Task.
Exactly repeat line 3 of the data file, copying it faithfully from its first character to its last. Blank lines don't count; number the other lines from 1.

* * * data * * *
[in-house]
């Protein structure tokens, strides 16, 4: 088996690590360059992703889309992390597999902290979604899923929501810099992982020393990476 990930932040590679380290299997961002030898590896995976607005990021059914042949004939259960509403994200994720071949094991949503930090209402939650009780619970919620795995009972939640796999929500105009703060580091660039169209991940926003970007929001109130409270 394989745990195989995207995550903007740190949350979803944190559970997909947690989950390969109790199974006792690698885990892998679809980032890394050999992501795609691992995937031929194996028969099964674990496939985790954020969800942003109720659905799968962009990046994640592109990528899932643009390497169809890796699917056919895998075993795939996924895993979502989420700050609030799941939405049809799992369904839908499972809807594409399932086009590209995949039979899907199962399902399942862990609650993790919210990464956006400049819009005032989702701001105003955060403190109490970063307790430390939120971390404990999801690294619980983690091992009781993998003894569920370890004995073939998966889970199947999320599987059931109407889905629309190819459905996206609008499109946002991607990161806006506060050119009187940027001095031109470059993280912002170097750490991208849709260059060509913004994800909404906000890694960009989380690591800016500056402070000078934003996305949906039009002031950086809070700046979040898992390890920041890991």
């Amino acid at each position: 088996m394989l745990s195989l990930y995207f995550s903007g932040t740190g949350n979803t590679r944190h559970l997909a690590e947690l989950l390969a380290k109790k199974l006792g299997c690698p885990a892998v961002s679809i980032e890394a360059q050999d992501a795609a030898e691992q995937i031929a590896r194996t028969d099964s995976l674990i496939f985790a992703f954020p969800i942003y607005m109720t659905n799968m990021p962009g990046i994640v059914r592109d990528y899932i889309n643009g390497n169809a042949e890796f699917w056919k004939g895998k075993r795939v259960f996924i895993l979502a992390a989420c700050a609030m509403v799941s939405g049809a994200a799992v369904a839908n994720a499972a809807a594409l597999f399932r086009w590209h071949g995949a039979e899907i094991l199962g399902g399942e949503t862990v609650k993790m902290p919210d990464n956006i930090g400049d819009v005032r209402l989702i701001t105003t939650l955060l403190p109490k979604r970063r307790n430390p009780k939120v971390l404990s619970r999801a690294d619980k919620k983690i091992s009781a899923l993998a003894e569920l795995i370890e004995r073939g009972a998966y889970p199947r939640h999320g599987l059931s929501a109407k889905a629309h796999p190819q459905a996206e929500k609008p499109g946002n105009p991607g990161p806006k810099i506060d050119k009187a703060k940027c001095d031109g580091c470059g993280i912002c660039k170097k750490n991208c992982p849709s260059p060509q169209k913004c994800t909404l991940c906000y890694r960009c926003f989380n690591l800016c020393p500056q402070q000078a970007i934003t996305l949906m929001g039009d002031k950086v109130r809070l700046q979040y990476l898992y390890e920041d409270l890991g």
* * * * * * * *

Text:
């Amino acid at each position: 088996m394989l745990s195989l990930y995207f995550s903007g932040t740190g949350n979803t590679r944190h559970l997909a690590e947690l989950l390969a380290k109790k199974l006792g299997c690698p885990a892998v961002s679809i980032e890394a360059q050999d992501a795609a030898e691992q995937i031929a590896r194996t028969d099964s995976l674990i496939f985790a992703f954020p969800i942003y607005m109720t659905n799968m990021p962009g990046i994640v059914r592109d990528y899932i889309n643009g390497n169809a042949e890796f699917w056919k004939g895998k075993r795939v259960f996924i895993l979502a992390a989420c700050a609030m509403v799941s939405g049809a994200a799992v369904a839908n994720a499972a809807a594409l597999f399932r086009w590209h071949g995949a039979e899907i094991l199962g399902g399942e949503t862990v609650k993790m902290p919210d990464n956006i930090g400049d819009v005032r209402l989702i701001t105003t939650l955060l403190p109490k979604r970063r307790n430390p009780k939120v971390l404990s619970r999801a690294d619980k919620k983690i091992s009781a899923l993998a003894e569920l795995i370890e004995r073939g009972a998966y889970p199947r939640h999320g599987l059931s929501a109407k889905a629309h796999p190819q459905a996206e929500k609008p499109g946002n105009p991607g990161p806006k810099i506060d050119k009187a703060k940027c001095d031109g580091c470059g993280i912002c660039k170097k750490n991208c992982p849709s260059p060509q169209k913004c994800t909404l991940c906000y890694r960009c926003f989380n690591l800016c020393p500056q402070q000078a970007i934003t996305l949906m929001g039009d002031k950086v109130r809070l700046q979040y990476l898992y390890e920041d409270l890991g």